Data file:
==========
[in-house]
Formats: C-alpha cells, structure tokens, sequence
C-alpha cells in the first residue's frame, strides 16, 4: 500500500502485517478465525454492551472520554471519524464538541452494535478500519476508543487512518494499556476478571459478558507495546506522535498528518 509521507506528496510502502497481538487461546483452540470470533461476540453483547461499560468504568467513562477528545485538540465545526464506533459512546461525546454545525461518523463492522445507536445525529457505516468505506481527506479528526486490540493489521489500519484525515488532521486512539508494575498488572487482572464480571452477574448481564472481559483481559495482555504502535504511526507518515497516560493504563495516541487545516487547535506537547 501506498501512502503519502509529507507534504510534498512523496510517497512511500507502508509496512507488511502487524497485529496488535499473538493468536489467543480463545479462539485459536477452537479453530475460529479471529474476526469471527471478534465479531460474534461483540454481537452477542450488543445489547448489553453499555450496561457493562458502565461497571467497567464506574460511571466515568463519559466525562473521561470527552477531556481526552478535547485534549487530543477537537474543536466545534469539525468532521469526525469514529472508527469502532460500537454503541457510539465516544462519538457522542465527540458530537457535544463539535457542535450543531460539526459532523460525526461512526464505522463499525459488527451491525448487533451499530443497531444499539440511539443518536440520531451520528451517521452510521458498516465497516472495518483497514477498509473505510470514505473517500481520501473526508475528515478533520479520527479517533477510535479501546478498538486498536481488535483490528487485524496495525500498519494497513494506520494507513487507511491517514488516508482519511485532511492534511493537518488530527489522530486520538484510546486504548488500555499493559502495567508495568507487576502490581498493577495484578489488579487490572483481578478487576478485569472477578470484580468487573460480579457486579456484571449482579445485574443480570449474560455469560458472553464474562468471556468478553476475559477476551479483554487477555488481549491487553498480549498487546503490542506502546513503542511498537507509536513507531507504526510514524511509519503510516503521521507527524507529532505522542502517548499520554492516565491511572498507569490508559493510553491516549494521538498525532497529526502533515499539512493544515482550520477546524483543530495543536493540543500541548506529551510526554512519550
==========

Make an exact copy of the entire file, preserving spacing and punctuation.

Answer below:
[in-house]
Formats: C-alpha cells, structure tokens, sequence
C-alpha cells in the first residue's frame, strides 16, 4: 500500500502485517478465525454492551472520554471519524464538541452494535478500519476508543487512518494499556476478571459478558507495546506522535498528518 509521507506528496510502502497481538487461546483452540470470533461476540453483547461499560468504568467513562477528545485538540465545526464506533459512546461525546454545525461518523463492522445507536445525529457505516468505506481527506479528526486490540493489521489500519484525515488532521486512539508494575498488572487482572464480571452477574448481564472481559483481559495482555504502535504511526507518515497516560493504563495516541487545516487547535506537547 501506498501512502503519502509529507507534504510534498512523496510517497512511500507502508509496512507488511502487524497485529496488535499473538493468536489467543480463545479462539485459536477452537479453530475460529479471529474476526469471527471478534465479531460474534461483540454481537452477542450488543445489547448489553453499555450496561457493562458502565461497571467497567464506574460511571466515568463519559466525562473521561470527552477531556481526552478535547485534549487530543477537537474543536466545534469539525468532521469526525469514529472508527469502532460500537454503541457510539465516544462519538457522542465527540458530537457535544463539535457542535450543531460539526459532523460525526461512526464505522463499525459488527451491525448487533451499530443497531444499539440511539443518536440520531451520528451517521452510521458498516465497516472495518483497514477498509473505510470514505473517500481520501473526508475528515478533520479520527479517533477510535479501546478498538486498536481488535483490528487485524496495525500498519494497513494506520494507513487507511491517514488516508482519511485532511492534511493537518488530527489522530486520538484510546486504548488500555499493559502495567508495568507487576502490581498493577495484578489488579487490572483481578478487576478485569472477578470484580468487573460480579457486579456484571449482579445485574443480570449474560455469560458472553464474562468471556468478553476475559477476551479483554487477555488481549491487553498480549498487546503490542506502546513503542511498537507509536513507531507504526510514524511509519503510516503521521507527524507529532505522542502517548499520554492516565491511572498507569490508559493510553491516549494521538498525532497529526502533515499539512493544515482550520477546524483543530495543536493540543500541548506529551510526554512519550